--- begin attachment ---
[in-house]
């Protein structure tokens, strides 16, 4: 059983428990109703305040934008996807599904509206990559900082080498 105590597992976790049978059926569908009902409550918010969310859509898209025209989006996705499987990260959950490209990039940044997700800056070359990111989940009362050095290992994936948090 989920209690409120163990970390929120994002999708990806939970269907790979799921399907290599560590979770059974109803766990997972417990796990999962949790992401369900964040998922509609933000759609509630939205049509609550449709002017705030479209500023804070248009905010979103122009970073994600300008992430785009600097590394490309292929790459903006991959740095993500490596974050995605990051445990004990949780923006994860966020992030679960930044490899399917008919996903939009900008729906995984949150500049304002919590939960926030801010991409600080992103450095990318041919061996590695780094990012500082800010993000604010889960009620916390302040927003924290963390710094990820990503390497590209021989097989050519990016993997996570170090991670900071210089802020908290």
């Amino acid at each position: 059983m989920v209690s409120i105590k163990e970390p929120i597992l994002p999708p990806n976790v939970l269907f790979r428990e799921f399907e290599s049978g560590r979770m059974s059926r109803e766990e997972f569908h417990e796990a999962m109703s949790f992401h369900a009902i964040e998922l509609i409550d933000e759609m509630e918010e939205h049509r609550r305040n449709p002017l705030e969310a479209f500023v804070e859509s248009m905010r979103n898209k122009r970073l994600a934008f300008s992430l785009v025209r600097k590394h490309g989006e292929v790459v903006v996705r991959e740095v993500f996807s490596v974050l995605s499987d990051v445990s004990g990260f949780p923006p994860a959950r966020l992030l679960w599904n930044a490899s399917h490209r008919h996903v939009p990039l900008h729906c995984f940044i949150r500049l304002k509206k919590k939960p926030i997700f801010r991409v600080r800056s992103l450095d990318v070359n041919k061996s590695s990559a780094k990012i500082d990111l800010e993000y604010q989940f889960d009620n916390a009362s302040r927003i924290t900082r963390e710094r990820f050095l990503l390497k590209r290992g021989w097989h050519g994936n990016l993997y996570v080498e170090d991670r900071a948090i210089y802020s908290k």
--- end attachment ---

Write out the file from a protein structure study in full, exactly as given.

[in-house]
């Protein structure tokens, strides 16, 4: 059983428990109703305040934008996807599904509206990559900082080498 105590597992976790049978059926569908009902409550918010969310859509898209025209989006996705499987990260959950490209990039940044997700800056070359990111989940009362050095290992994936948090 989920209690409120163990970390929120994002999708990806939970269907790979799921399907290599560590979770059974109803766990997972417990796990999962949790992401369900964040998922509609933000759609509630939205049509609550449709002017705030479209500023804070248009905010979103122009970073994600300008992430785009600097590394490309292929790459903006991959740095993500490596974050995605990051445990004990949780923006994860966020992030679960930044490899399917008919996903939009900008729906995984949150500049304002919590939960926030801010991409600080992103450095990318041919061996590695780094990012500082800010993000604010889960009620916390302040927003924290963390710094990820990503390497590209021989097989050519990016993997996570170090991670900071210089802020908290």
């Amino acid at each position: 059983m989920v209690s409120i105590k163990e970390p929120i597992l994002p999708p990806n976790v939970l269907f790979r428990e799921f399907e290599s049978g560590r979770m059974s059926r109803e766990e997972f569908h417990e796990a999962m109703s949790f992401h369900a009902i964040e998922l509609i409550d933000e759609m509630e918010e939205h049509r609550r305040n449709p002017l705030e969310a479209f500023v804070e859509s248009m905010r979103n898209k122009r970073l994600a934008f300008s992430l785009v025209r600097k590394h490309g989006e292929v790459v903006v996705r991959e740095v993500f996807s490596v974050l995605s499987d990051v445990s004990g990260f949780p923006p994860a959950r966020l992030l679960w599904n930044a490899s399917h490209r008919h996903v939009p990039l900008h729906c995984f940044i949150r500049l304002k509206k919590k939960p926030i997700f801010r991409v600080r800056s992103l450095d990318v070359n041919k061996s590695s990559a780094k990012i500082d990111l800010e993000y604010q989940f889960d009620n916390a009362s302040r927003i924290t900082r963390e710094r990820f050095l990503l390497k590209r290992g021989w097989h050519g994936n990016l993997y996570v080498e170090d991670r900071a948090i210089y802020s908290k």